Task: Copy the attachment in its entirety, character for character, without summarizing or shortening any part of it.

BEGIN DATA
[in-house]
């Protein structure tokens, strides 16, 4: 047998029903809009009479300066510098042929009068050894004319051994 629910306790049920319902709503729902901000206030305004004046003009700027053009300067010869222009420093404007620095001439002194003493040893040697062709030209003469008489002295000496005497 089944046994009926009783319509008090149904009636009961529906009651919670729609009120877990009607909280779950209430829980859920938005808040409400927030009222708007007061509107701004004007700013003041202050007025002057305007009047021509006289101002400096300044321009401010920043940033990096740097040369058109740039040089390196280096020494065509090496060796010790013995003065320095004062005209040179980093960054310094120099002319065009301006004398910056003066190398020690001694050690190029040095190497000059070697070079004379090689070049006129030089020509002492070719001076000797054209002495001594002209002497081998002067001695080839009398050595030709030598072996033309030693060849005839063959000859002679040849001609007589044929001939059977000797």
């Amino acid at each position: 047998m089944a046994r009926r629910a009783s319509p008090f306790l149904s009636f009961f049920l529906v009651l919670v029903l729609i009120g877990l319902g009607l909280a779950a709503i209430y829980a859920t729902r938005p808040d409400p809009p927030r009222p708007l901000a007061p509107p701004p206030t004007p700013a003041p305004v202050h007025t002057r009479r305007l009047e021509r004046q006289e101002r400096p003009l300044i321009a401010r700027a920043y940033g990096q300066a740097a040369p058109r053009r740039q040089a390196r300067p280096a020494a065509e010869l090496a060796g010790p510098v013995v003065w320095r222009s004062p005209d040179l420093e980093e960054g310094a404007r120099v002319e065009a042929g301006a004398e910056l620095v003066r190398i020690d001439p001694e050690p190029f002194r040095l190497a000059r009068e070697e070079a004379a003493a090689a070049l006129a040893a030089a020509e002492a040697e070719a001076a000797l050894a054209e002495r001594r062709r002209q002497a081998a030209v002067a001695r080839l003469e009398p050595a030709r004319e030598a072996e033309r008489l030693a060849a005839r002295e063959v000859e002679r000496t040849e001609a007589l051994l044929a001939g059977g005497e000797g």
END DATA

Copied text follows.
[in-house]
């Protein structure tokens, strides 16, 4: 047998029903809009009479300066510098042929009068050894004319051994 629910306790049920319902709503729902901000206030305004004046003009700027053009300067010869222009420093404007620095001439002194003493040893040697062709030209003469008489002295000496005497 089944046994009926009783319509008090149904009636009961529906009651919670729609009120877990009607909280779950209430829980859920938005808040409400927030009222708007007061509107701004004007700013003041202050007025002057305007009047021509006289101002400096300044321009401010920043940033990096740097040369058109740039040089390196280096020494065509090496060796010790013995003065320095004062005209040179980093960054310094120099002319065009301006004398910056003066190398020690001694050690190029040095190497000059070697070079004379090689070049006129030089020509002492070719001076000797054209002495001594002209002497081998002067001695080839009398050595030709030598072996033309030693060849005839063959000859002679040849001609007589044929001939059977000797």
């Amino acid at each position: 047998m089944a046994r009926r629910a009783s319509p008090f306790l149904s009636f009961f049920l529906v009651l919670v029903l729609i009120g877990l319902g009607l909280a779950a709503i209430y829980a859920t729902r938005p808040d409400p809009p927030r009222p708007l901000a007061p509107p701004p206030t004007p700013a003041p305004v202050h007025t002057r009479r305007l009047e021509r004046q006289e101002r400096p003009l300044i321009a401010r700027a920043y940033g990096q300066a740097a040369p058109r053009r740039q040089a390196r300067p280096a020494a065509e010869l090496a060796g010790p510098v013995v003065w320095r222009s004062p005209d040179l420093e980093e960054g310094a404007r120099v002319e065009a042929g301006a004398e910056l620095v003066r190398i020690d001439p001694e050690p190029f002194r040095l190497a000059r009068e070697e070079a004379a003493a090689a070049l006129a040893a030089a020509e002492a040697e070719a001076a000797l050894a054209e002495r001594r062709r002209q002497a081998a030209v002067a001695r080839l003469e009398p050595a030709r004319e030598a072996e033309r008489l030693a060849a005839r002295e063959v000859e002679r000496t040849e001609a007589l051994l044929a001939g059977g005497e000797g």